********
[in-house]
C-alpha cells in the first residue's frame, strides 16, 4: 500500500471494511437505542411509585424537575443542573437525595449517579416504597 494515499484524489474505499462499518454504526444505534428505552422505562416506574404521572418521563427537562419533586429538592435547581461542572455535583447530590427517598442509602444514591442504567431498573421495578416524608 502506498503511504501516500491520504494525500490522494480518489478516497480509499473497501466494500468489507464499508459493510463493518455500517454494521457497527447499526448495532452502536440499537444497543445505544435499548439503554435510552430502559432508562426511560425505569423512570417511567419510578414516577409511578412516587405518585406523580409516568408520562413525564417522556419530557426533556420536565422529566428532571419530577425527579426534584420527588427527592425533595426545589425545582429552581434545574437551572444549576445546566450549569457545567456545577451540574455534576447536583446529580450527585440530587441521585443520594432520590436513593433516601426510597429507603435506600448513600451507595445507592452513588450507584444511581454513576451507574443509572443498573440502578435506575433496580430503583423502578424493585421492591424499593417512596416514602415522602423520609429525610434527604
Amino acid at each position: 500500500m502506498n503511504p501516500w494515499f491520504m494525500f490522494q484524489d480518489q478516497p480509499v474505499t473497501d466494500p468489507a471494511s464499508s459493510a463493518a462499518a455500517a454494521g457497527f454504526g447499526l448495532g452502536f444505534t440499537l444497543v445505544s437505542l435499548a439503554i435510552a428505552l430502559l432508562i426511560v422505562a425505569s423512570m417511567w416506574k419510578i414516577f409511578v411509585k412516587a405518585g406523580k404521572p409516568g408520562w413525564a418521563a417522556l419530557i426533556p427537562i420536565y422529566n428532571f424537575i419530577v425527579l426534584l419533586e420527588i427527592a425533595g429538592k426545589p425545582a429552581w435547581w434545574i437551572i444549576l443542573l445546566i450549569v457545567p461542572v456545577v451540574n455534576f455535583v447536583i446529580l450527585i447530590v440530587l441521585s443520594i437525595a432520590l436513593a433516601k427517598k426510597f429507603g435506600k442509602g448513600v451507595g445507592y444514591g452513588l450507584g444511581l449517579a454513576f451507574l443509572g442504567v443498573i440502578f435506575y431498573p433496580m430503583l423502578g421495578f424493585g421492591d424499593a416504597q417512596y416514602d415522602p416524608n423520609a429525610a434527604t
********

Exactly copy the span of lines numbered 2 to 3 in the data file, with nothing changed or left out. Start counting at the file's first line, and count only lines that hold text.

C-alpha cells in the first residue's frame, strides 16, 4: 500500500471494511437505542411509585424537575443542573437525595449517579416504597 494515499484524489474505499462499518454504526444505534428505552422505562416506574404521572418521563427537562419533586429538592435547581461542572455535583447530590427517598442509602444514591442504567431498573421495578416524608 502506498503511504501516500491520504494525500490522494480518489478516497480509499473497501466494500468489507464499508459493510463493518455500517454494521457497527447499526448495532452502536440499537444497543445505544435499548439503554435510552430502559432508562426511560425505569423512570417511567419510578414516577409511578412516587405518585406523580409516568408520562413525564417522556419530557426533556420536565422529566428532571419530577425527579426534584420527588427527592425533595426545589425545582429552581434545574437551572444549576445546566450549569457545567456545577451540574455534576447536583446529580450527585440530587441521585443520594432520590436513593433516601426510597429507603435506600448513600451507595445507592452513588450507584444511581454513576451507574443509572443498573440502578435506575433496580430503583423502578424493585421492591424499593417512596416514602415522602423520609429525610434527604
Amino acid at each position: 500500500m502506498n503511504p501516500w494515499f491520504m494525500f490522494q484524489d480518489q478516497p480509499v474505499t473497501d466494500p468489507a471494511s464499508s459493510a463493518a462499518a455500517a454494521g457497527f454504526g447499526l448495532g452502536f444505534t440499537l444497543v445505544s437505542l435499548a439503554i435510552a428505552l430502559l432508562i426511560v422505562a425505569s423512570m417511567w416506574k419510578i414516577f409511578v411509585k412516587a405518585g406523580k404521572p409516568g408520562w413525564a418521563a417522556l419530557i426533556p427537562i420536565y422529566n428532571f424537575i419530577v425527579l426534584l419533586e420527588i427527592a425533595g429538592k426545589p425545582a429552581w435547581w434545574i437551572i444549576l443542573l445546566i450549569v457545567p461542572v456545577v451540574n455534576f455535583v447536583i446529580l450527585i447530590v440530587l441521585s443520594i437525595a432520590l436513593a433516601k427517598k426510597f429507603g435506600k442509602g448513600v451507595g445507592y444514591g452513588l450507584g444511581l449517579a454513576f451507574l443509572g442504567v443498573i440502578f435506575y431498573p433496580m430503583l423502578g421495578f424493585g421492591d424499593a416504597q417512596y416514602d415522602p416524608n423520609a429525610a434527604t